Science Fair Project Encyclopedia
Captain Marvel (Marvel Comics)
Created in the hiatus of the original Captain Marvel after Fawcett Comics ceased publication in the 1950s, these comic book characters were created by Marvel partially to take advantage of the fact that the character name was available for trademarking.
The first of these was an alien military officer, Captain Mar-Vell of the Kree Imperial Militia, who had been sent to observe the planet Earth, which was of great interest to the Empire for its resource potential. Eventually, he realized the intentions of his superiors and rebelled, taking allegiance with Earth while the Kree Empire branded him a traitor. Thence independent, the Captain fought to protect Earth from all menaces. Captain Mar-Vell was created by Stan Lee and Gene Colan in Marvel Super-Heroes #12 (1967).
The character was later drastically revamped by Jim Starlin. Having been punished with exile in the Negative Zone , the only way Mar-Vell could temporarily leave was to convince a young man, Rick Jones, to wear special metal wristbands called Nega-Bands which allowed the two to switch places for a limited amount of time, not unlike the situation with the original Captain Marvel. The Nega-Bands also allowed Mar-Vell to fly and generate energy. Mar-Vell discarded his Kree military uniform and adopted a superheroic costume of his own. Together, Mar-Vell and Rick continued the battle against evil, most notably battling the nihilist Thanos, a mutant member of the Eternals of Saturn's moon Titan. Mar-Vell became a close ally of the Titans, and one of their number, Elysius, became his lover.
Eventually Mar-Vell was freed and then became an appointed cosmic champion of space in general, the "Protector of the Universe" appointed by the cosmic entity Eon . However, this career was cut short because of an earlier incident in which Mar-Vell stopped the villain Nitro from stealing a canister of deadly nerve gas. The canister leaked, and, although Mar-Vell was able to re-seal the container, he had already been exposed to a lethal dose; due to his alien metabolism, he was not killed instantly, but rather contracted incurable cancer. He died from this cancer on Titan in the presence of the Marvel Universe's superhero community, as chronicled in Marvel's first regular graphic novel, The Death of Captain Marvel.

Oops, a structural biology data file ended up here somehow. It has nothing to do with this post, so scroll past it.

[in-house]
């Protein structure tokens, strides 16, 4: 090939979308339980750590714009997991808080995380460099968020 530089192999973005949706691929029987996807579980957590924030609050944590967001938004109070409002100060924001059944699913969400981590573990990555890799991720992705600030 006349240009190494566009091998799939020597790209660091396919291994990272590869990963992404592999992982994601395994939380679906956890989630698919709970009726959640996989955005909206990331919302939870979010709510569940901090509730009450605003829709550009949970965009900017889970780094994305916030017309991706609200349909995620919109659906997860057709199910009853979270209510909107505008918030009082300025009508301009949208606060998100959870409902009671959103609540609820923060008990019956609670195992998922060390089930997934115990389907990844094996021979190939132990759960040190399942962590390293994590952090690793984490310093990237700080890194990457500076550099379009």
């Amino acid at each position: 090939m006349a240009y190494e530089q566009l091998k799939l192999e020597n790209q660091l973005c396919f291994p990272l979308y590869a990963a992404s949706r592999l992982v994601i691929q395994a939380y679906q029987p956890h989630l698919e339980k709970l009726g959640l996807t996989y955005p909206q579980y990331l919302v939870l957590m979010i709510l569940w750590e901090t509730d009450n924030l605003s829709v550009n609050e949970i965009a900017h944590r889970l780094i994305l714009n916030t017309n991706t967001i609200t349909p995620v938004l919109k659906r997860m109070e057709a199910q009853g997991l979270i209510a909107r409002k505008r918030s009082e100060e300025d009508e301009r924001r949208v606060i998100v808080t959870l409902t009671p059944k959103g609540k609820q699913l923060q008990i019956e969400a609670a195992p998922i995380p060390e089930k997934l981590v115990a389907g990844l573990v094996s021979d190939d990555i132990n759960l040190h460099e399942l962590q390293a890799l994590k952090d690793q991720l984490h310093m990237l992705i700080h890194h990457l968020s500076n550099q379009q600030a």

The second Captain Marvel was Monica Rambeau, an African American Coast Guard captain from New Orleans who possesses the power to transform herself into any form of energy. She briefly had her powers altered so that she could not transform, but instead generated a personal force field. She has been a member of the Avengers, at one point having served as their leader. She currently goes by the name Photon.
The third Captain Marvel is Genis-Vell, the genetically-engineered son of Mar-Vell and his lover Elysius, created from the late Mar-Vell's cell samples and artifically aged to physical, if not emotional, maturity. Genis, like his father, wears the Nega-Bands and was, for a time, bonded with Rick Jones. Upon merging with Jones at the conclusion of the Destiny War, the dorment Cosmic Awareness he had inherited from his father was activated, but he was eventually driven mad by the awareness of his failings: no matter who he saved, the act of saving them prevented him from being able to save someone else. Ultimately, he was seduced by the cosmic beings Epiphany and Entropy , the rogue relatives of the universal embodiment called Eternity, and helped them destroy and recreate the universe, throwing the timestream into chaos as a result. Several of Eternity's other siblings eventually restored Genis' mind and the damage that he had caused, separating him from Rick Jones in the process. Genis is currently affiliated with the Thunderbolts and has taken the name Photon.
The most recent Captain Marvel is Phyla-Vell, Genis-Vell's younger twin sister. Her name is a taxonomical pun on the part of Peter David, who created the character. Phyla was created when Genis, an only child, recreated the universe and, in doing so, created various anomalies which resulted in his mother being restored to life and his sister coming into existence.
Bibliography of Captain Marvel titles
- Marvel Super-Heroes (1967) #12-13
- Captain Marvel (1968) #1-62
- Giant-Size Captain Marvel (1975) #1 (reprint book)
- Marvel Spotlight (1979) #1-4
- Marvel Graphic Novel (1982) #1 (later reprinted in standard comic book format as The Death of Captain Marvel)
- The Life of Captain Marvel (1985) #1-5 (reprint series)
- Captain Marvel (1989) #1 (also referred to as Captain Marvel Special)
- Captain Marvel: Speaking Without Concern #1
- Captain Marvel (1995) #1-6
- The Untold Legend of Captain Marvel (1997) #1-3
- Captain Marvel (2000) #0-36
- Captain Marvel (2002) #1-25
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